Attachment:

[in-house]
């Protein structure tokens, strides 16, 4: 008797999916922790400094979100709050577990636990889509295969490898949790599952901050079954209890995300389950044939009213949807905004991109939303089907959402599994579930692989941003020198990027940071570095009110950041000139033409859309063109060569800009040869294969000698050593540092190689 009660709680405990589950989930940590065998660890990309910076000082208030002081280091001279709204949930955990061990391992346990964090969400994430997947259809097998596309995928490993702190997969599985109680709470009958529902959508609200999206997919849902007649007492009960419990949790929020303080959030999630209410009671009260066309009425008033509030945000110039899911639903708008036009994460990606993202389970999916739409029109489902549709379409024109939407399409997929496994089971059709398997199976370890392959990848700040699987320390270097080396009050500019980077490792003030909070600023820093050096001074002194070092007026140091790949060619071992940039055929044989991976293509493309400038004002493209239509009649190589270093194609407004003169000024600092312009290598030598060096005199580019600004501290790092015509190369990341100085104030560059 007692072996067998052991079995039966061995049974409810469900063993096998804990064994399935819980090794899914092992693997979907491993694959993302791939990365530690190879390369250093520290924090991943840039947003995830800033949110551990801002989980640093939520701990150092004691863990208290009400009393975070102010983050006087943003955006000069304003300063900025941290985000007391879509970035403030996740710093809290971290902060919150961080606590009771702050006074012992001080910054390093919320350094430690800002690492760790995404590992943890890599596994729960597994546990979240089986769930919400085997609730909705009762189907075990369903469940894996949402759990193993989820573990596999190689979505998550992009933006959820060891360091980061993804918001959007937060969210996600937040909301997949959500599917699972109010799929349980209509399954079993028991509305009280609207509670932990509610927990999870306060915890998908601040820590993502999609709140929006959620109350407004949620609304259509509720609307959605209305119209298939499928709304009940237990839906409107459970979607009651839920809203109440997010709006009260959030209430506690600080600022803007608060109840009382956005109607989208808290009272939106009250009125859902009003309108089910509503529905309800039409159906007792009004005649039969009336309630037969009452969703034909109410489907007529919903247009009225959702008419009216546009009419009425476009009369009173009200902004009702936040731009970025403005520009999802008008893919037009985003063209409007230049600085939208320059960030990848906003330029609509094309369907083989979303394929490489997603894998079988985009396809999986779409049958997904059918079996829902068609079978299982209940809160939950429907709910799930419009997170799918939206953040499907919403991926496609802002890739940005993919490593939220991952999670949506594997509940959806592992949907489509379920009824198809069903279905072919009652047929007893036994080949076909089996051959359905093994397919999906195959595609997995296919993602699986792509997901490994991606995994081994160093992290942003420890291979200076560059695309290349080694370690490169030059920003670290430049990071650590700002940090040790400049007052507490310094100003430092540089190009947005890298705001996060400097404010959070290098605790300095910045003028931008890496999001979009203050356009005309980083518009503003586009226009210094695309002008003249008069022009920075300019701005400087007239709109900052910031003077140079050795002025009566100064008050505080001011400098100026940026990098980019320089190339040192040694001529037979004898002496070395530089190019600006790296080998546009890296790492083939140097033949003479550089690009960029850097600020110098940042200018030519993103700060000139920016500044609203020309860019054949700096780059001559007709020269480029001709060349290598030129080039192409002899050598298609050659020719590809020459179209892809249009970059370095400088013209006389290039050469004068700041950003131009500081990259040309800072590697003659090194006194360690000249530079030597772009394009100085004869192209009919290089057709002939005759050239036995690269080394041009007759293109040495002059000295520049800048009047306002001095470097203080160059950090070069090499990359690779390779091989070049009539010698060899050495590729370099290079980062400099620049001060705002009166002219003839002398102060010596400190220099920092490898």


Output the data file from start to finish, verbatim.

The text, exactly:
[in-house]
């Protein structure tokens, strides 16, 4: 008797999916922790400094979100709050577990636990889509295969490898949790599952901050079954209890995300389950044939009213949807905004991109939303089907959402599994579930692989941003020198990027940071570095009110950041000139033409859309063109060569800009040869294969000698050593540092190689 009660709680405990589950989930940590065998660890990309910076000082208030002081280091001279709204949930955990061990391992346990964090969400994430997947259809097998596309995928490993702190997969599985109680709470009958529902959508609200999206997919849902007649007492009960419990949790929020303080959030999630209410009671009260066309009425008033509030945000110039899911639903708008036009994460990606993202389970999916739409029109489902549709379409024109939407399409997929496994089971059709398997199976370890392959990848700040699987320390270097080396009050500019980077490792003030909070600023820093050096001074002194070092007026140091790949060619071992940039055929044989991976293509493309400038004002493209239509009649190589270093194609407004003169000024600092312009290598030598060096005199580019600004501290790092015509190369990341100085104030560059 007692072996067998052991079995039966061995049974409810469900063993096998804990064994399935819980090794899914092992693997979907491993694959993302791939990365530690190879390369250093520290924090991943840039947003995830800033949110551990801002989980640093939520701990150092004691863990208290009400009393975070102010983050006087943003955006000069304003300063900025941290985000007391879509970035403030996740710093809290971290902060919150961080606590009771702050006074012992001080910054390093919320350094430690800002690492760790995404590992943890890599596994729960597994546990979240089986769930919400085997609730909705009762189907075990369903469940894996949402759990193993989820573990596999190689979505998550992009933006959820060891360091980061993804918001959007937060969210996600937040909301997949959500599917699972109010799929349980209509399954079993028991509305009280609207509670932990509610927990999870306060915890998908601040820590993502999609709140929006959620109350407004949620609304259509509720609307959605209305119209298939499928709304009940237990839906409107459970979607009651839920809203109440997010709006009260959030209430506690600080600022803007608060109840009382956005109607989208808290009272939106009250009125859902009003309108089910509503529905309800039409159906007792009004005649039969009336309630037969009452969703034909109410489907007529919903247009009225959702008419009216546009009419009425476009009369009173009200902004009702936040731009970025403005520009999802008008893919037009985003063209409007230049600085939208320059960030990848906003330029609509094309369907083989979303394929490489997603894998079988985009396809999986779409049958997904059918079996829902068609079978299982209940809160939950429907709910799930419009997170799918939206953040499907919403991926496609802002890739940005993919490593939220991952999670949506594997509940959806592992949907489509379920009824198809069903279905072919009652047929007893036994080949076909089996051959359905093994397919999906195959595609997995296919993602699986792509997901490994991606995994081994160093992290942003420890291979200076560059695309290349080694370690490169030059920003670290430049990071650590700002940090040790400049007052507490310094100003430092540089190009947005890298705001996060400097404010959070290098605790300095910045003028931008890496999001979009203050356009005309980083518009503003586009226009210094695309002008003249008069022009920075300019701005400087007239709109900052910031003077140079050795002025009566100064008050505080001011400098100026940026990098980019320089190339040192040694001529037979004898002496070395530089190019600006790296080998546009890296790492083939140097033949003479550089690009960029850097600020110098940042200018030519993103700060000139920016500044609203020309860019054949700096780059001559007709020269480029001709060349290598030129080039192409002899050598298609050659020719590809020459179209892809249009970059370095400088013209006389290039050469004068700041950003131009500081990259040309800072590697003659090194006194360690000249530079030597772009394009100085004869192209009919290089057709002939005759050239036995690269080394041009007759293109040495002059000295520049800048009047306002001095470097203080160059950090070069090499990359690779390779091989070049009539010698060899050495590729370099290079980062400099620049001060705002009166002219003839002398102060010596400190220099920092490898």